Stan T - 'How did the other team feel?'

While most look to the winning team, the former radio play by play voice of Ole Miss sports takes a look at how it feels to be the losing team.

My all-time favorite sports cartoon was created by the late Charles Schulz for his comic strip Peanuts.

While he passed away several years ago, newspapers are rerunning his material as if it was newly drawn. I was delighted last Sunday to see the football strip reappear retitled Classic Peanuts.

In it Linus is telling Charlie Brown that he has just see the most unbelievable football game ever played.

"The home team was behind six-to-nothing with only three seconds to play," Linus says. "The quarterback took the ball, faded back behind his own goal posts and then threw a perfect pass to the left end who whirled away from four guys and ran all the way for a touchdown. The fans went wild. You should have seen them."

Charlie listens but says nothing. The excited Linus continues.

"People were jumping up and down, and when they kicked the extra point, thousands of people ran out onto the field laughing and screaming. The fans and the players were so happy they were rolling on the ground and hugging each other and dancing and everything. It was fantastic."

For the first time Charlie Brown spoke.

"How did the other team feel," he asked.

Could there possibly have been a better weekend for that strip to reappear than last Saturday? There were five inter-conference games played. The largest margin of victory was seven points, South Carolina over Vanderbilt 35-28 on a pass with 1:41 to go.

Ole Miss hung on by its fingernails to beat Kentucky by six, 13-7. The Rebels miss four of six field goal attempts to keep Kentucky in the game until the very end.

The other three SEC games were all three pointers. Georgia, expected to pound Arkansas, lost QB D.J. Shockley with a knee injury in the first half and barely edged the Hogs 23-20. Arkansas is still looking for their first conference win. Georgia has yet to lose any game. So go figure.

But the games of the day were Tennessee-Alabama and LSU-Auburn.

The Tide won on a field goal with 13 seconds left after UT fumbled the ball away when they had first and goal on ‘Bama's three yard line. The Tide marched down the field and kicked the winner.

Then there was the goalpost game at LSU. That one went into overtime. It was decided when the Tigers hit a field goal in the first overtime and Auburn's matching kick hit the left upright and bounced away. It was the fifth field goal attempt of the evening missed by Auburn kicker John Vaughn.

So how did Vanderbilt, Kentucky, Tennessee and Auburn feel? The television pictures said it all. Heads hanging. Pain etched on every losing face. I-can't-believe-it-looks on the part of many.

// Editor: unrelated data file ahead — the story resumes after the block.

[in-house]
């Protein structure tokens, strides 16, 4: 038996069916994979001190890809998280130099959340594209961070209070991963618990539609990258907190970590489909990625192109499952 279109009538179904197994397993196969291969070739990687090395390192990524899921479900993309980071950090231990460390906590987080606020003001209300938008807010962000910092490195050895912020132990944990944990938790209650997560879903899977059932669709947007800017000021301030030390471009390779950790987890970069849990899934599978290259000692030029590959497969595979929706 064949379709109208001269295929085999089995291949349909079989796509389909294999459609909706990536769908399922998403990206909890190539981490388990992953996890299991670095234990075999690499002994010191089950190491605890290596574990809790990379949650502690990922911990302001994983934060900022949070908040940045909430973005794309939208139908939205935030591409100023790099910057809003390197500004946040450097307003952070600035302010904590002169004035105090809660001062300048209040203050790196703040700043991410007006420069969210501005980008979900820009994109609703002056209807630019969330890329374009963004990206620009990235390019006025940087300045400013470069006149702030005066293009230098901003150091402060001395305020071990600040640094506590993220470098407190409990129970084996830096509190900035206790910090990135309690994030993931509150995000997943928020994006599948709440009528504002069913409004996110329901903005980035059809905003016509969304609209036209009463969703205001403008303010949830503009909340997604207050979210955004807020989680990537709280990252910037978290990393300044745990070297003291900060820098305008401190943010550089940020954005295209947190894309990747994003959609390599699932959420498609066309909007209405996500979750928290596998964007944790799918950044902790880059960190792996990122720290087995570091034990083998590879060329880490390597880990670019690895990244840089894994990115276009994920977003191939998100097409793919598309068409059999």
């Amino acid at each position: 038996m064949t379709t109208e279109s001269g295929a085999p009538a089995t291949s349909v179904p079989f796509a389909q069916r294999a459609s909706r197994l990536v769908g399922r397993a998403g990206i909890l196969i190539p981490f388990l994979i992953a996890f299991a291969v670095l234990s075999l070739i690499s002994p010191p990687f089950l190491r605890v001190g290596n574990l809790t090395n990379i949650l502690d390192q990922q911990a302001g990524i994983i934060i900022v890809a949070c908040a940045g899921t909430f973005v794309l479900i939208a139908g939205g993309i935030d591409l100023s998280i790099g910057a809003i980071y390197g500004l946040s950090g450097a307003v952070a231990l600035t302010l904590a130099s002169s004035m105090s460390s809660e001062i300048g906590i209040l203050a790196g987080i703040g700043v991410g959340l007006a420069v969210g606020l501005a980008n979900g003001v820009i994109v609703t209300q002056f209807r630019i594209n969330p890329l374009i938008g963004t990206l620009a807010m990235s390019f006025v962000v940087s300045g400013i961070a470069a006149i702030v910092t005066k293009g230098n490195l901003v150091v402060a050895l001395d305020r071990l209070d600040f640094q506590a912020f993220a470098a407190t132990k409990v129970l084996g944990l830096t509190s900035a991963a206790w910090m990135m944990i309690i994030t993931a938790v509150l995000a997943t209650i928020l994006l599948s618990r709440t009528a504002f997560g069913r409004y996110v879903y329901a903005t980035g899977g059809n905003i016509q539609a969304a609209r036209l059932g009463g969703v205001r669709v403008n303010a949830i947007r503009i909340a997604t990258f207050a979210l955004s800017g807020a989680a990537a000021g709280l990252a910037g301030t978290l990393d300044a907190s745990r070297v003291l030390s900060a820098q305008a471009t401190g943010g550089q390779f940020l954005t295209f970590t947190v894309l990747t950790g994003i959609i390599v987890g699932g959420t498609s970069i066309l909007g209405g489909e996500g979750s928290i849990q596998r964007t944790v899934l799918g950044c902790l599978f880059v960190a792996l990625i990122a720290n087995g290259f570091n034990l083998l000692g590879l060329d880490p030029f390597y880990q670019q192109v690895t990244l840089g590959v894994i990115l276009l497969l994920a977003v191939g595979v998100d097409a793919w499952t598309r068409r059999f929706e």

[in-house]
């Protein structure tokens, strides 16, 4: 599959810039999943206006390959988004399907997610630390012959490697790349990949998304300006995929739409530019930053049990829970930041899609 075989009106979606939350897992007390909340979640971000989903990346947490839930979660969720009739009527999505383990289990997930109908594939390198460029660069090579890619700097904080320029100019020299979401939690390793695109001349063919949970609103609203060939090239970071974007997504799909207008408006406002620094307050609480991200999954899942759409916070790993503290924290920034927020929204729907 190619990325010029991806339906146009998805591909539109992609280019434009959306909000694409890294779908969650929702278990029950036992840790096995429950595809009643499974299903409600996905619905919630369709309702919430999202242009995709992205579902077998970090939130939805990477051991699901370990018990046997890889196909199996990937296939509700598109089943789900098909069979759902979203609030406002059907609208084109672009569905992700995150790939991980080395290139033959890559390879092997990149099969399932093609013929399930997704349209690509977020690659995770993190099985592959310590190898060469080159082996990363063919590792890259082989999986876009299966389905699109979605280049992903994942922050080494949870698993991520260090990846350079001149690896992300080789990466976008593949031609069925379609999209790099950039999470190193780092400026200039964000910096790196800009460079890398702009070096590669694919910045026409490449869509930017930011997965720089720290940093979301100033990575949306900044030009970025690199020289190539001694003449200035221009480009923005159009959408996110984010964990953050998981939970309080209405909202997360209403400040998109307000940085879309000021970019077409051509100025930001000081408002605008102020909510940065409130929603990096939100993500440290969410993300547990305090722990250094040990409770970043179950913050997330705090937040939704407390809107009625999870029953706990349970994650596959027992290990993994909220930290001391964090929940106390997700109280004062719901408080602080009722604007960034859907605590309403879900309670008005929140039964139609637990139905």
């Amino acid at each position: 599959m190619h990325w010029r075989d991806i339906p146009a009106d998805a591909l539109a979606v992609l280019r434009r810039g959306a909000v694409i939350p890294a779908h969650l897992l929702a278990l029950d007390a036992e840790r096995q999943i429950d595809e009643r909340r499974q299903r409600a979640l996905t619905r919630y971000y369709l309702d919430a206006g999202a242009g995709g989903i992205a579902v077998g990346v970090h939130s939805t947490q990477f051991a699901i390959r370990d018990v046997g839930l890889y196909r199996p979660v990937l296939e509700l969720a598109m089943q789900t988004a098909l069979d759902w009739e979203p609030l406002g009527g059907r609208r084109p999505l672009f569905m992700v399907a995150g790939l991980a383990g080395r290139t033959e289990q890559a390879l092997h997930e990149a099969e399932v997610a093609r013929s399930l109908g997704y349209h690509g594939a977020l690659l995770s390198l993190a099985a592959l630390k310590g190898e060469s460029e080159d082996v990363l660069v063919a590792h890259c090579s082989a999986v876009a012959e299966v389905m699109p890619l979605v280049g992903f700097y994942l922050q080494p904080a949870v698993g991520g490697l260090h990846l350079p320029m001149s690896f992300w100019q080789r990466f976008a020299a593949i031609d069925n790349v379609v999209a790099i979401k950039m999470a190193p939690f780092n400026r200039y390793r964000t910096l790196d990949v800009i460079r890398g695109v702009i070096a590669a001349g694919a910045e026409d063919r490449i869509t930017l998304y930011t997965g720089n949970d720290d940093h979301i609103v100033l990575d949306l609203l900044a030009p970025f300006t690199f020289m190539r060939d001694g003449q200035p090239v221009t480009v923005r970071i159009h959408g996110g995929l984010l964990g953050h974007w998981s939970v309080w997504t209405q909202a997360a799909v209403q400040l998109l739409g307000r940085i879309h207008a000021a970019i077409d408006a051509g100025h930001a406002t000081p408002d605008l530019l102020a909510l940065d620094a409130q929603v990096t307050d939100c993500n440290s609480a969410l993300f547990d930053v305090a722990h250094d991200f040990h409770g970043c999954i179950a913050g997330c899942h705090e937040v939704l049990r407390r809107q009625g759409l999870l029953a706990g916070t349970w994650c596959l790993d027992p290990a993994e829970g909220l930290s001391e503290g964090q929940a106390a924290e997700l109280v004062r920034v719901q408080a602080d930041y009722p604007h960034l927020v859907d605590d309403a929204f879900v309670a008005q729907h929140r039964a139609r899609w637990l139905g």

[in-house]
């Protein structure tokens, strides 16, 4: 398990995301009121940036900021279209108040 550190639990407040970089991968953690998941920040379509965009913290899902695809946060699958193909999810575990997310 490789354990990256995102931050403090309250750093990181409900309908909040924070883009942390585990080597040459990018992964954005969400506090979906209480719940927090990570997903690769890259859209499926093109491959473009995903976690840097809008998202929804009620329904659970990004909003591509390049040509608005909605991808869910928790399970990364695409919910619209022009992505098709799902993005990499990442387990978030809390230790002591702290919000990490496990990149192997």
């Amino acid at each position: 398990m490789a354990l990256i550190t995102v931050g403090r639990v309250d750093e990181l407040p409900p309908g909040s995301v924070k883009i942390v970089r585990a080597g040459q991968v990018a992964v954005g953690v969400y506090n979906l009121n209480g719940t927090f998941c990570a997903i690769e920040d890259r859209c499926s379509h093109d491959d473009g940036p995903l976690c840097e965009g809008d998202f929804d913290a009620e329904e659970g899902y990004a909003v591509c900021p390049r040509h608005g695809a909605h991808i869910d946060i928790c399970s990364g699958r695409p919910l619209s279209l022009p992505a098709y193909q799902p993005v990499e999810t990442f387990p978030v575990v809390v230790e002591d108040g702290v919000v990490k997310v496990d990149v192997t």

As for the winners, Linus described their reaction perfectly. Hollering, rolling on the ground, hugging each other. Small miracles do that, you know.

Only Mississippi State was disappointing this past Saturday, losing to Houston by 12. But that was a non-conference game which simply doesn't figure into a review of the past weekend. The Bulldogs are a poor team which still has a lot of building and recruiting to do before they can compete in our league.

On the other hand, neither Ole Miss not Kentucky are near the point where they can be a factor week in and week out. The Rebels are the victims of lackluster quarterbacking and an atrocious kicking game. All that preseason confidence by new coach Ed Orgeron in senior Michael Spurlock has proven to be misplaced. Orgeron indicates he still has faith in the youngster because he continues to start him and play him to the virtual exclusion of everyone else. In all fairness with a receiving corps that appears to smear their hands with butter rather than glue and a kicking game that mimics the gang that couldn't shoot straight, it makes his job much more difficult.

"We're dealing with what we have," Orgeron said about his kicking corps. "We're working very hard. We just have to find the right kicker."

Last year it was quarterbacking by committee. This year it is kicking by the same method. It didn't work last year and it's not working this season.

South Carolina found a way to put points on the board in the Vanderbilt game.. It keeps them in the hunt for a bowl game. They are currently 4-3 with Arkansas and Clemson still on the schedule along with Tennessee and Florida. Winning two of those four is quite possible. The Gamecocks haven't beaten the Vols since they edged them 24-23 on Halloween night 1992. This could be the year to break that 12 game losing streak.

If you use the word "parity" to describe the level of play in a conference, the SEC is the country's leader in parity. The eight "haves" are so evenly matched you can't feel certain about the eventual winner of any game. Vanderbilt, Kentucky, Ole Miss and Mississippi State are not at that level but pesky enough to cause trouble on certain days. Remember the Rebels-Alabama game and that of South Carolina-Georgia?

While we doubt if Charles Schultz had the SEC in mind when he drew his now famous cartoon the rest of us have reason to ask his question on virtually every Saturday as the scores come in.

How DID the other team feel?

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